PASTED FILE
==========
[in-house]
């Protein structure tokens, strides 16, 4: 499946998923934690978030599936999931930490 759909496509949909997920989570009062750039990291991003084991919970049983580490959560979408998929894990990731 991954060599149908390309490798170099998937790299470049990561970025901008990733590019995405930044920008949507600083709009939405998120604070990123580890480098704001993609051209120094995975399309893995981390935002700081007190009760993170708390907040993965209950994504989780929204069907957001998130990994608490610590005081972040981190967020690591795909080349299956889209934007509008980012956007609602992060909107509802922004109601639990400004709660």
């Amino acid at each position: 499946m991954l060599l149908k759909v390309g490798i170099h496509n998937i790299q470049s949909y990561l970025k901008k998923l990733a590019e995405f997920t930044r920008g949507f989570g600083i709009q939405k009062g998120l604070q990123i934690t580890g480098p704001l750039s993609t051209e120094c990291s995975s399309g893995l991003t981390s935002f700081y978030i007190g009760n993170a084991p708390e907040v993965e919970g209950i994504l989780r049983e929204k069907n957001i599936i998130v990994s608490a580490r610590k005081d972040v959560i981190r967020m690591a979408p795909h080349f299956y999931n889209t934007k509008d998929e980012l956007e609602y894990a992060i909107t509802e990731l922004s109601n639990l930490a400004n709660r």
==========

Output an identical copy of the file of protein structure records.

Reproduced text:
[in-house]
């Protein structure tokens, strides 16, 4: 499946998923934690978030599936999931930490 759909496509949909997920989570009062750039990291991003084991919970049983580490959560979408998929894990990731 991954060599149908390309490798170099998937790299470049990561970025901008990733590019995405930044920008949507600083709009939405998120604070990123580890480098704001993609051209120094995975399309893995981390935002700081007190009760993170708390907040993965209950994504989780929204069907957001998130990994608490610590005081972040981190967020690591795909080349299956889209934007509008980012956007609602992060909107509802922004109601639990400004709660």
């Amino acid at each position: 499946m991954l060599l149908k759909v390309g490798i170099h496509n998937i790299q470049s949909y990561l970025k901008k998923l990733a590019e995405f997920t930044r920008g949507f989570g600083i709009q939405k009062g998120l604070q990123i934690t580890g480098p704001l750039s993609t051209e120094c990291s995975s399309g893995l991003t981390s935002f700081y978030i007190g009760n993170a084991p708390e907040v993965e919970g209950i994504l989780r049983e929204k069907n957001i599936i998130v990994s608490a580490r610590k005081d972040v959560i981190r967020m690591a979408p795909h080349f299956y999931n889209t934007k509008d998929e980012l956007e609602y894990a992060i909107t509802e990731l922004s109601n639990l930490a400004n709660r």